April 22, 2019

maddog: Forum Will Answer Enterprise Questions - page 2

Creating a New Kind of Conference

  • September 18, 2003
  • By Brian Proffitt

LinuxPlanet: You have been a big proponent of having community involvement in this Enterprise Forum. Where do you see the role of the Linux community in the face of all of the corporate activity that surrounds Linux? How does that gap get bridged?

The Linux community is still the heart of Linux and FOSS development. People who don't believe that are just not opening their eyes. Even if some large companies have hired FOSS developers, the developer's ties are stronger to the community than they are to their companies. This (in my opinion) is actually good for their company.

Linux started out as a "hobby" for some of the developers, and it has been described as "fun" by Linus Torvalds, the acknowledged "father" of Linux. A lot of these same developers are still on the project after more than a decade, and still see it as "fun", even though they have gone to work for some of these corporate entities.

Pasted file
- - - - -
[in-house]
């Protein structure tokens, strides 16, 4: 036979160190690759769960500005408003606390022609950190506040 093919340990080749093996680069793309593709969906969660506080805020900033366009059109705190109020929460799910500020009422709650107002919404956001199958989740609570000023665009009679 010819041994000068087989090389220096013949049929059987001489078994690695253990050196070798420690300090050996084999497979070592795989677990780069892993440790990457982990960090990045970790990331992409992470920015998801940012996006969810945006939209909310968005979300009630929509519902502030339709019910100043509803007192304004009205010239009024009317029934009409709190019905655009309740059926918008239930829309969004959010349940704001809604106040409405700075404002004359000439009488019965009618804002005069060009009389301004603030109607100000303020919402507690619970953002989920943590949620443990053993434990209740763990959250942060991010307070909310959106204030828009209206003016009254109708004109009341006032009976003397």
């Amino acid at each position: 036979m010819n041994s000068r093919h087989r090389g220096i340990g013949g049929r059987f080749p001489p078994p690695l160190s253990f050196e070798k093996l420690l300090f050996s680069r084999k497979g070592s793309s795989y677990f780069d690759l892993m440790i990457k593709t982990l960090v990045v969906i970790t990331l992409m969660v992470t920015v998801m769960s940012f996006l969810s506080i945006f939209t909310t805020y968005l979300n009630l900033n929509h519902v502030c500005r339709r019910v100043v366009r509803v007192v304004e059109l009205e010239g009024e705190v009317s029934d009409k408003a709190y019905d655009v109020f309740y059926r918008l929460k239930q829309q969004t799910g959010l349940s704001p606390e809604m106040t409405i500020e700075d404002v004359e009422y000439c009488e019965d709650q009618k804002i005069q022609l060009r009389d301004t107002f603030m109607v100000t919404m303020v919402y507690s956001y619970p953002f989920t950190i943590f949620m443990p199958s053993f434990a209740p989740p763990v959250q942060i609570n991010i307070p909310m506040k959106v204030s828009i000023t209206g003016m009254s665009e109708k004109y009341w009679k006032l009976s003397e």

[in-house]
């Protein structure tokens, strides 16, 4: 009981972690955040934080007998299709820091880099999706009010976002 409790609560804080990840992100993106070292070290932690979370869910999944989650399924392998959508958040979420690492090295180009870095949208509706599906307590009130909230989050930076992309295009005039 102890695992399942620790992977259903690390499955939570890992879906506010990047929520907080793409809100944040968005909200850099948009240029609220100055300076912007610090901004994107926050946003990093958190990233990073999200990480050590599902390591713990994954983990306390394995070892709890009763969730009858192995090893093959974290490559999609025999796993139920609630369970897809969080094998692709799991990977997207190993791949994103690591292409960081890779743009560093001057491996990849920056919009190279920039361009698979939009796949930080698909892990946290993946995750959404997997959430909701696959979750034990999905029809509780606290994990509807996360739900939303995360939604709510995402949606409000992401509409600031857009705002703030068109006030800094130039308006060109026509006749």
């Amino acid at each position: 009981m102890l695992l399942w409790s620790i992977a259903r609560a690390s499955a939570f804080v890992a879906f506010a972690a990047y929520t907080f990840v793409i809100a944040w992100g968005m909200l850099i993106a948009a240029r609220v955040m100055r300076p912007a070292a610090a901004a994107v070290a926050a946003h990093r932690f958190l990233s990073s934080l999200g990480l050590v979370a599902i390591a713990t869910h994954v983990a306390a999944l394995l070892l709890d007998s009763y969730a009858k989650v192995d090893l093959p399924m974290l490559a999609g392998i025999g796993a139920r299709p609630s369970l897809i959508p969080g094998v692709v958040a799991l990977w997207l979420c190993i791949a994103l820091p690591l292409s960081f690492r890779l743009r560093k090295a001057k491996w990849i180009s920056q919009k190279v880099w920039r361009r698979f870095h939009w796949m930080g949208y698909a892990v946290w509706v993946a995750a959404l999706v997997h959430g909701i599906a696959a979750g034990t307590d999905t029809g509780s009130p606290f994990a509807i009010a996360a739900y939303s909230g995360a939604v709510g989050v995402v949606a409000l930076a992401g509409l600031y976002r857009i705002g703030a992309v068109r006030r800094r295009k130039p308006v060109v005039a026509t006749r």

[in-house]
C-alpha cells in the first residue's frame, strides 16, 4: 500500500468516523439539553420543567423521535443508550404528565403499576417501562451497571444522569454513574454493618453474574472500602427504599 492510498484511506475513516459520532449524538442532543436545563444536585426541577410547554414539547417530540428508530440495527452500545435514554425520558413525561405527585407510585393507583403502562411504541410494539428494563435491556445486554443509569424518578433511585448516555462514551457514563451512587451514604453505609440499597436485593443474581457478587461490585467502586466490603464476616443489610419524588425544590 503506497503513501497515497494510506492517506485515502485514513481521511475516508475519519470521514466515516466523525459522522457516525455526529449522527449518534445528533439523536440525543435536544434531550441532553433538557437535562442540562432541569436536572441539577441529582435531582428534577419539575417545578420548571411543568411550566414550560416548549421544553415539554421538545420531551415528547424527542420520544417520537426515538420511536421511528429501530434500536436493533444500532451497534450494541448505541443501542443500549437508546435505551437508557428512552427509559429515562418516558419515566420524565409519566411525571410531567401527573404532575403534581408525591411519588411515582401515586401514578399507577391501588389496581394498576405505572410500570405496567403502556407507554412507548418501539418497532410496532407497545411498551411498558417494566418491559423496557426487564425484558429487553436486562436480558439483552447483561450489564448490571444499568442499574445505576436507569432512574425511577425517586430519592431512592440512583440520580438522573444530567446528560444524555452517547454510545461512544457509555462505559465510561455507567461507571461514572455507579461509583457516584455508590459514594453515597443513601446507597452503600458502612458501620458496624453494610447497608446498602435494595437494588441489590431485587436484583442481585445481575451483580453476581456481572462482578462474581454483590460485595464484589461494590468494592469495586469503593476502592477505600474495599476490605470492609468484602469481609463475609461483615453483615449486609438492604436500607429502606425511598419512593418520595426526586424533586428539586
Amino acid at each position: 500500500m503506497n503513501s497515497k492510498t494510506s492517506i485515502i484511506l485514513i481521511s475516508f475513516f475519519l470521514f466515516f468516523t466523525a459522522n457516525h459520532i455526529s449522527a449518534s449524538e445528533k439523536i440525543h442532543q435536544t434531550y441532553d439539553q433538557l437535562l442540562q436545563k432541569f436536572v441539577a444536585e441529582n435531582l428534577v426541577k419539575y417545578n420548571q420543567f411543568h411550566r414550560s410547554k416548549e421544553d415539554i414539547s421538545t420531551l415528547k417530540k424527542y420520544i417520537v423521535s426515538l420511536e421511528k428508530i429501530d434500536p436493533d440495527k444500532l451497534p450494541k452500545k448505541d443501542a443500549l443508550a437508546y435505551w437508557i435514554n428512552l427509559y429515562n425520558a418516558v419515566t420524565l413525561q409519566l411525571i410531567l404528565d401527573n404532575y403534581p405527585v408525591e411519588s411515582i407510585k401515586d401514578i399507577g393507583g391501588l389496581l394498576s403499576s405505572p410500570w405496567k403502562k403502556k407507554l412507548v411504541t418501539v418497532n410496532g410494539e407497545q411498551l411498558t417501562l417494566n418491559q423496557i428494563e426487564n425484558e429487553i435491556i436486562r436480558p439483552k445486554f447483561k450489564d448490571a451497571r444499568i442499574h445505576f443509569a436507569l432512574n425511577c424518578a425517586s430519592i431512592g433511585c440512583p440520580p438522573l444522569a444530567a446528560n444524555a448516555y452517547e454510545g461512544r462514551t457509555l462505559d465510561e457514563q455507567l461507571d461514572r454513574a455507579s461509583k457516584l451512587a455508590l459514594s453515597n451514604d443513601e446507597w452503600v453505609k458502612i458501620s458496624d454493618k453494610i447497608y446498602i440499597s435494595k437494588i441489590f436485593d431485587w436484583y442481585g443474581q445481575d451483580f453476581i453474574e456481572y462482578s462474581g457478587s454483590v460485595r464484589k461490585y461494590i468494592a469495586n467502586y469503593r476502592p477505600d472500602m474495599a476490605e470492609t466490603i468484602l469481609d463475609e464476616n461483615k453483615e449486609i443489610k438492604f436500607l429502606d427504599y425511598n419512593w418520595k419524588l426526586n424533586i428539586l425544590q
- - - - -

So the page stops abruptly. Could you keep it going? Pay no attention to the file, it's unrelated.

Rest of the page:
This portion of the FOSS development is crucial, for it lends the spontaneity and "outside-the-box" thinking that often times gets crushed in corporate time pressures.

However, most of these core developers also recognize that without the push from commerce, Linux probably would be only a small fraction of the marketplace that it now holds, and there would probably be certain crucial pieces missing.

I embrace the community, and I love going to community events.

This forum is not aimed at the FOSS community. It is aimed at people outside that community, to help them understand and join that community.

Along those lines we have invited local LUGs to provide demos of Linux and FOSS software being used different ways. Jupitermedia has contributed exhibit space, electricity and exhibit furniture to this end.

LinuxPlanet: What are some ways vendors can get involved in the community? And, conversely, do you have thoughts on how the community can reach out to vendors?

maddog: The best way that vendors can get involved with the community is just to support it better.